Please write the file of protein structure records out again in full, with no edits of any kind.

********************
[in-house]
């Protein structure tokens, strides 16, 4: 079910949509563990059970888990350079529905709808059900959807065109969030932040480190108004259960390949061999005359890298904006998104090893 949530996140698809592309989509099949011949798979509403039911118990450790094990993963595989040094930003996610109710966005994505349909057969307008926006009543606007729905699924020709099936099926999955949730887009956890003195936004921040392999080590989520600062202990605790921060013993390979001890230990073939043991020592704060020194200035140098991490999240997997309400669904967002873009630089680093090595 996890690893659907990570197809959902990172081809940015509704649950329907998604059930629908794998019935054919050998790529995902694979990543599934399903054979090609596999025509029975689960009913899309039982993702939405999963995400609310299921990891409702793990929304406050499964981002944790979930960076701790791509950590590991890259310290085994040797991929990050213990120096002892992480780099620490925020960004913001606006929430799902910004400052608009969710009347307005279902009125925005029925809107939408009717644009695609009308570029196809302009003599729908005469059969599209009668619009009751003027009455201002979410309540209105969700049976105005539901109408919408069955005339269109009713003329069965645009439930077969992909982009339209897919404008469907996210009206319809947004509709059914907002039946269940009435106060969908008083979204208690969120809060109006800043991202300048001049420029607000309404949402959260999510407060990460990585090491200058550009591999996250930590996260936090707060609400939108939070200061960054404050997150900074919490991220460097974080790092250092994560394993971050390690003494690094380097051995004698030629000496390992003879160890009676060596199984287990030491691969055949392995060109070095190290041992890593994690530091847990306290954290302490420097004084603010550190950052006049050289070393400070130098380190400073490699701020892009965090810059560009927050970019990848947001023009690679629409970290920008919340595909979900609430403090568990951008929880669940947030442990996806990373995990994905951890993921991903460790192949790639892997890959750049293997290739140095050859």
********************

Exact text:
[in-house]
């Protein structure tokens, strides 16, 4: 079910949509563990059970888990350079529905709808059900959807065109969030932040480190108004259960390949061999005359890298904006998104090893 949530996140698809592309989509099949011949798979509403039911118990450790094990993963595989040094930003996610109710966005994505349909057969307008926006009543606007729905699924020709099936099926999955949730887009956890003195936004921040392999080590989520600062202990605790921060013993390979001890230990073939043991020592704060020194200035140098991490999240997997309400669904967002873009630089680093090595 996890690893659907990570197809959902990172081809940015509704649950329907998604059930629908794998019935054919050998790529995902694979990543599934399903054979090609596999025509029975689960009913899309039982993702939405999963995400609310299921990891409702793990929304406050499964981002944790979930960076701790791509950590590991890259310290085994040797991929990050213990120096002892992480780099620490925020960004913001606006929430799902910004400052608009969710009347307005279902009125925005029925809107939408009717644009695609009308570029196809302009003599729908005469059969599209009668619009009751003027009455201002979410309540209105969700049976105005539901109408919408069955005339269109009713003329069965645009439930077969992909982009339209897919404008469907996210009206319809947004509709059914907002039946269940009435106060969908008083979204208690969120809060109006800043991202300048001049420029607000309404949402959260999510407060990460990585090491200058550009591999996250930590996260936090707060609400939108939070200061960054404050997150900074919490991220460097974080790092250092994560394993971050390690003494690094380097051995004698030629000496390992003879160890009676060596199984287990030491691969055949392995060109070095190290041992890593994690530091847990306290954290302490420097004084603010550190950052006049050289070393400070130098380190400073490699701020892009965090810059560009927050970019990848947001023009690679629409970290920008919340595909979900609430403090568990951008929880669940947030442990996806990373995990994905951890993921991903460790192949790639892997890959750049293997290739140095050859």